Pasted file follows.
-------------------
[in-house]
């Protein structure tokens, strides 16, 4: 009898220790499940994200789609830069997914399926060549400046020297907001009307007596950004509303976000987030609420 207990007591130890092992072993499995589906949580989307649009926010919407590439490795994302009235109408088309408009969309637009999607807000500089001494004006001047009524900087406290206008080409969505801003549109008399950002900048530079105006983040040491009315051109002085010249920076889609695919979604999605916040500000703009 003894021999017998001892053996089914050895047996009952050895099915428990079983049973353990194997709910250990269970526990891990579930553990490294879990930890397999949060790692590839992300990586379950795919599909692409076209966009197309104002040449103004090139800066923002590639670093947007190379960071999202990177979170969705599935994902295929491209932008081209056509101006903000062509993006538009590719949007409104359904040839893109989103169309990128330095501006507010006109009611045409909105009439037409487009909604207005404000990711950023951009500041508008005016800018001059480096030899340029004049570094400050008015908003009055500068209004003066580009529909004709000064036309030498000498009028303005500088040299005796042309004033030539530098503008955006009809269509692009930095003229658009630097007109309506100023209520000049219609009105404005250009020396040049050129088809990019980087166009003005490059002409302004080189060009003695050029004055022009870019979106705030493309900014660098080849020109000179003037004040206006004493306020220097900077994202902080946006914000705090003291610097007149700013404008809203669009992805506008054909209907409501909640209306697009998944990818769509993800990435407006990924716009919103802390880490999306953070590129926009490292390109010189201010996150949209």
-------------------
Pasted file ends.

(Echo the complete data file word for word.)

[in-house]
């Protein structure tokens, strides 16, 4: 009898220790499940994200789609830069997914399926060549400046020297907001009307007596950004509303976000987030609420 207990007591130890092992072993499995589906949580989307649009926010919407590439490795994302009235109408088309408009969309637009999607807000500089001494004006001047009524900087406290206008080409969505801003549109008399950002900048530079105006983040040491009315051109002085010249920076889609695919979604999605916040500000703009 003894021999017998001892053996089914050895047996009952050895099915428990079983049973353990194997709910250990269970526990891990579930553990490294879990930890397999949060790692590839992300990586379950795919599909692409076209966009197309104002040449103004090139800066923002590639670093947007190379960071999202990177979170969705599935994902295929491209932008081209056509101006903000062509993006538009590719949007409104359904040839893109989103169309990128330095501006507010006109009611045409909105009439037409487009909604207005404000990711950023951009500041508008005016800018001059480096030899340029004049570094400050008015908003009055500068209004003066580009529909004709000064036309030498000498009028303005500088040299005796042309004033030539530098503008955006009809269509692009930095003229658009630097007109309506100023209520000049219609009105404005250009020396040049050129088809990019980087166009003005490059002409302004080189060009003695050029004055022009870019979106705030493309900014660098080849020109000179003037004040206006004493306020220097900077994202902080946006914000705090003291610097007149700013404008809203669009992805506008054909209907409501909640209306697009998944990818769509993800990435407006990924716009919103802390880490999306953070590129926009490292390109010189201010996150949209």